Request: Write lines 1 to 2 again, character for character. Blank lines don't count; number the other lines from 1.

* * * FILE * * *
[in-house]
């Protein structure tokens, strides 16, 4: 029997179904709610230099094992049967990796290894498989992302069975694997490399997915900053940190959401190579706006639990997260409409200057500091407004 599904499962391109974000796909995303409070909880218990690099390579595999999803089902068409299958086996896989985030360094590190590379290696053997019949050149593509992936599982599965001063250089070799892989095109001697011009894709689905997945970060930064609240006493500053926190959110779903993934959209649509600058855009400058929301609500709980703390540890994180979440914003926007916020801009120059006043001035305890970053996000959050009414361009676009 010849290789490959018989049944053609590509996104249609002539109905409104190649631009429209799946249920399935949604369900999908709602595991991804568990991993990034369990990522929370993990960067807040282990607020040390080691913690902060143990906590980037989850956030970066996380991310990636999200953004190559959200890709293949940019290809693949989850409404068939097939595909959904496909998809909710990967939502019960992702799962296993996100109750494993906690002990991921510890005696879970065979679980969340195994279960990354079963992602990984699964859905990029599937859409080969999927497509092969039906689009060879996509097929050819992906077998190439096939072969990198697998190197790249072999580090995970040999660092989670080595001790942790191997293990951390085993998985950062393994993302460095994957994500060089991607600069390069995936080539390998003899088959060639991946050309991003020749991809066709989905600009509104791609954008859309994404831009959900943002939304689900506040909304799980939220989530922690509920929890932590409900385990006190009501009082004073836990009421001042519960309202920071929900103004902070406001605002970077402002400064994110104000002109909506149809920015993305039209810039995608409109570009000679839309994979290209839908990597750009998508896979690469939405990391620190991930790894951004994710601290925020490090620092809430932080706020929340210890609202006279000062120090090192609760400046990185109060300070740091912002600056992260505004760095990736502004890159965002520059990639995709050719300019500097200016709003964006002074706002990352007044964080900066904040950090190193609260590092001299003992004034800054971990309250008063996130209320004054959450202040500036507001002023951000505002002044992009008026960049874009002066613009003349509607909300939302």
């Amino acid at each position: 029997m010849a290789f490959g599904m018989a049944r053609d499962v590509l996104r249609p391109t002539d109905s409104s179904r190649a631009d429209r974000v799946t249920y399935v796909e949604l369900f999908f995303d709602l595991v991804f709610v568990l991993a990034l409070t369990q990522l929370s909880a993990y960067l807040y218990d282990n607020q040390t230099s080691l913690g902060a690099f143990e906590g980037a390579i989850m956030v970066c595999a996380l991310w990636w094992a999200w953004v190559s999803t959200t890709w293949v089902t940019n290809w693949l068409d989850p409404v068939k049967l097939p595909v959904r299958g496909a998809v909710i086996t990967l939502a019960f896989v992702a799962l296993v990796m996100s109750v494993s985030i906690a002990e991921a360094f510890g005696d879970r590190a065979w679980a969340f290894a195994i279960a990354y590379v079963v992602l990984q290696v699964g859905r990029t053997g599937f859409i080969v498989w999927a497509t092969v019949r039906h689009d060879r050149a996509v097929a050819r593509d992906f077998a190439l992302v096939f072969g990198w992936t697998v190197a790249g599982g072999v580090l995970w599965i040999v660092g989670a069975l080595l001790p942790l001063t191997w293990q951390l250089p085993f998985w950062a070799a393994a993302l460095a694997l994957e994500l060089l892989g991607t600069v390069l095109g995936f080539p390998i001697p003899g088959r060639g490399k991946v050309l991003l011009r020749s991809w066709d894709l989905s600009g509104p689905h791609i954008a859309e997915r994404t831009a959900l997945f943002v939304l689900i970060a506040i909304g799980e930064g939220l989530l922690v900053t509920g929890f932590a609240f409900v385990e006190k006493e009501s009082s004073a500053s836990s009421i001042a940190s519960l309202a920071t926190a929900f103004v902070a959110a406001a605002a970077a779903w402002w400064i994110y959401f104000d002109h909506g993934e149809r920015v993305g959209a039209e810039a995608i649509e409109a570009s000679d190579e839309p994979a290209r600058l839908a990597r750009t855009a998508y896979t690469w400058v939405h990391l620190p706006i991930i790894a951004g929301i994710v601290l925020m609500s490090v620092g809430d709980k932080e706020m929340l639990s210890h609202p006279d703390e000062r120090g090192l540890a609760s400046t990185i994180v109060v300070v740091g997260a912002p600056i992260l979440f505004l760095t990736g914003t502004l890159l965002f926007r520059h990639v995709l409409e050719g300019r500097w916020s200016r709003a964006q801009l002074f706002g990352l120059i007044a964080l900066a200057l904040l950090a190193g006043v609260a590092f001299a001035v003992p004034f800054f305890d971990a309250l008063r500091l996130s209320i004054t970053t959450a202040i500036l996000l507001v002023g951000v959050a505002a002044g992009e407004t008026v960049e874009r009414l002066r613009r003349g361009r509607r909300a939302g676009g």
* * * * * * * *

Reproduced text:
[in-house]
């Protein structure tokens, strides 16, 4: 029997179904709610230099094992049967990796290894498989992302069975694997490399997915900053940190959401190579706006639990997260409409200057500091407004 599904499962391109974000796909995303409070909880218990690099390579595999999803089902068409299958086996896989985030360094590190590379290696053997019949050149593509992936599982599965001063250089070799892989095109001697011009894709689905997945970060930064609240006493500053926190959110779903993934959209649509600058855009400058929301609500709980703390540890994180979440914003926007916020801009120059006043001035305890970053996000959050009414361009676009 010849290789490959018989049944053609590509996104249609002539109905409104190649631009429209799946249920399935949604369900999908709602595991991804568990991993990034369990990522929370993990960067807040282990607020040390080691913690902060143990906590980037989850956030970066996380991310990636999200953004190559959200890709293949940019290809693949989850409404068939097939595909959904496909998809909710990967939502019960992702799962296993996100109750494993906690002990991921510890005696879970065979679980969340195994279960990354079963992602990984699964859905990029599937859409080969999927497509092969039906689009060879996509097929050819992906077998190439096939072969990198697998190197790249072999580090995970040999660092989670080595001790942790191997293990951390085993998985950062393994993302460095994957994500060089991607600069390069995936080539390998003899088959060639991946050309991003020749991809066709989905600009509104791609954008859309994404831009959900943002939304689900506040909304799980939220989530922690509920929890932590409900385990006190009501009082004073836990009421001042519960309202920071929900103004902070406001605002970077402002400064994110104000002109909506149809920015993305039209810039995608409109570009000679839309994979290209839908990597750009998508896979690469939405990391620190991930790894951004994710601290925020490090620092809430932080706020929340210890609202006279000062120090090192609760400046990185109060300070740091912002600056992260505004760095990736502004890159965002520059990639995709050719300019500097200016709003964006002074706002990352007044964080900066904040950090190193609260590092001299003992004034800054971990309250008063996130209320004054959450202040500036507001002023951000505002002044992009008026960049874009002066613009003349509607909300939302």